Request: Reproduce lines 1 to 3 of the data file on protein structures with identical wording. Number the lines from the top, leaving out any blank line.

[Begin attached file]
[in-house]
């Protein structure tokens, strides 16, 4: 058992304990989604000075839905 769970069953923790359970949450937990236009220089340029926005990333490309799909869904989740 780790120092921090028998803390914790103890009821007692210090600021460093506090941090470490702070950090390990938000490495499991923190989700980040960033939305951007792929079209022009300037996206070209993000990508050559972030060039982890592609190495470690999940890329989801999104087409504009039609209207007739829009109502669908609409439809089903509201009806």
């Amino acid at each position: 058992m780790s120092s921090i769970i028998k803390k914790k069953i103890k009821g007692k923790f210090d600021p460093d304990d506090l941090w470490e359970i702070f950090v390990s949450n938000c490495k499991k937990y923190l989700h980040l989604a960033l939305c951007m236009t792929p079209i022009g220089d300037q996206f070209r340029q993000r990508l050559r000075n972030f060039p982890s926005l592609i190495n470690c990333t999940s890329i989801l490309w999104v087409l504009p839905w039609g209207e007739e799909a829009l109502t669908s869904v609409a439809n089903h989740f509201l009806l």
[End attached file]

[in-house]
């Protein structure tokens, strides 16, 4: 058992304990989604000075839905 769970069953923790359970949450937990236009220089340029926005990333490309799909869904989740 780790120092921090028998803390914790103890009821007692210090600021460093506090941090470490702070950090390990938000490495499991923190989700980040960033939305951007792929079209022009300037996206070209993000990508050559972030060039982890592609190495470690999940890329989801999104087409504009039609209207007739829009109502669908609409439809089903509201009806």
């Amino acid at each position: 058992m780790s120092s921090i769970i028998k803390k914790k069953i103890k009821g007692k923790f210090d600021p460093d304990d506090l941090w470490e359970i702070f950090v390990s949450n938000c490495k499991k937990y923190l989700h980040l989604a960033l939305c951007m236009t792929p079209i022009g220089d300037q996206f070209r340029q993000r990508l050559r000075n972030f060039p982890s926005l592609i190495n470690c990333t999940s890329i989801l490309w999104v087409l504009p839905w039609g209207e007739e799909a829009l109502t669908s869904v609409a439809n089903h989740f509201l009806l």